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Best practices for getting non-tech folks to use subversion?

From: Philip Hallstrom <subversion_at_philip.pjkh.com>
Date: 2006-02-22 21:18:01 CET

Hi all -

I've got a couple of questions regarding best practices when it comes to
getting non-tech folks to use subversion. I'm thinking specificly of our
HTML and graphic design folks.

A brief background. I've used CVS for a long time, but only amongst the
developers (we had no designers). So life was easy. I'm at a new job now
that hasn't been using anything and I'm implementing it before I go nuts.
Another new comer has used subversion, but in a manner similar to mine
with CVS.

We're going to manage our website.

I know exactly what I want to do when it comes to the developers. That's
easy as our working copy is our virtual web server and we are all fine
with CLI.

For our designers it's not as simple. They are both remote for one thing
which complicates things a bit. They are also very used to
make-local-changes-ftp-to-server-test-repeat.

I've thought of a couple of scenerios and was hoping to gain from someone
elses hard work :-)

Option 1 -

Make the designers learn to use the CLI tools. This is easiest for me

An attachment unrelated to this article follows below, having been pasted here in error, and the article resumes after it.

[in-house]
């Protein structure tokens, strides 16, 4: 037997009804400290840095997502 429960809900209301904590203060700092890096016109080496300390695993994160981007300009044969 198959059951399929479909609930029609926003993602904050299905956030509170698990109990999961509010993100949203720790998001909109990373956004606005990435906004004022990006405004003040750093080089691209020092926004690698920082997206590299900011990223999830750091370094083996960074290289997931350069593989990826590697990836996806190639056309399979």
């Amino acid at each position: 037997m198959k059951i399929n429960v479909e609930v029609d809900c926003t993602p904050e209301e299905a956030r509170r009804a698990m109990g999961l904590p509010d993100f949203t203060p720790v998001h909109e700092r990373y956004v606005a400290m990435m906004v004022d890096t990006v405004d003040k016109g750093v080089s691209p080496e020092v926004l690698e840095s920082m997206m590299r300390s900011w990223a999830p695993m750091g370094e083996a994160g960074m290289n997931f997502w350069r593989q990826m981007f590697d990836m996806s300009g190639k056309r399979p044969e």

since I don't need to do anything and they can continue to FTP back and
forth. However, I don't think they'll particularly like the CLI tools.

Option 2 -

Find or write a CLI-GUI that wraps up the CLI tools into something that's
a little easier for someone used to a visual tool to use. I've looked and
haven't found a tool like this (searching for "text gui" doesn't help :-).
Does anyone know of one that exists? This is nice for me because again I
don't need to do anything special, and almost nice for them as at least it
would be simplified a bit.

Option 3 -

Setup a VPN b/n the server and the designer and let them mount their
working-copy/virtual-server via Samba. They could then use TortiouseSVN
to manage commits. This is a lot more work for me and while initially
appealing for them, I wonder about how slow it would be for
updates/commits as it would be going round trip twice so to speak.

Option 4 -

Have them checkout a working copy on their desktop. Have their
virtual-server just be a bunch of files. They would then be responsible
for keeping it up to date using an FTP app that has a syncing feature.
The drawback I see here is the syncing. They aren't going to be in the
habit of updating their copy first thing in the morning and then syncing
to the server. The other drawback I couldn't bring their virutal server
up to date every morning on their behalf.

I'm most inclined towards Option 2 as it seems easiest for me to
implement...

Any other ideas?

Thanks all!

-philip

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Received on Wed Feb 22 21:19:15 2006

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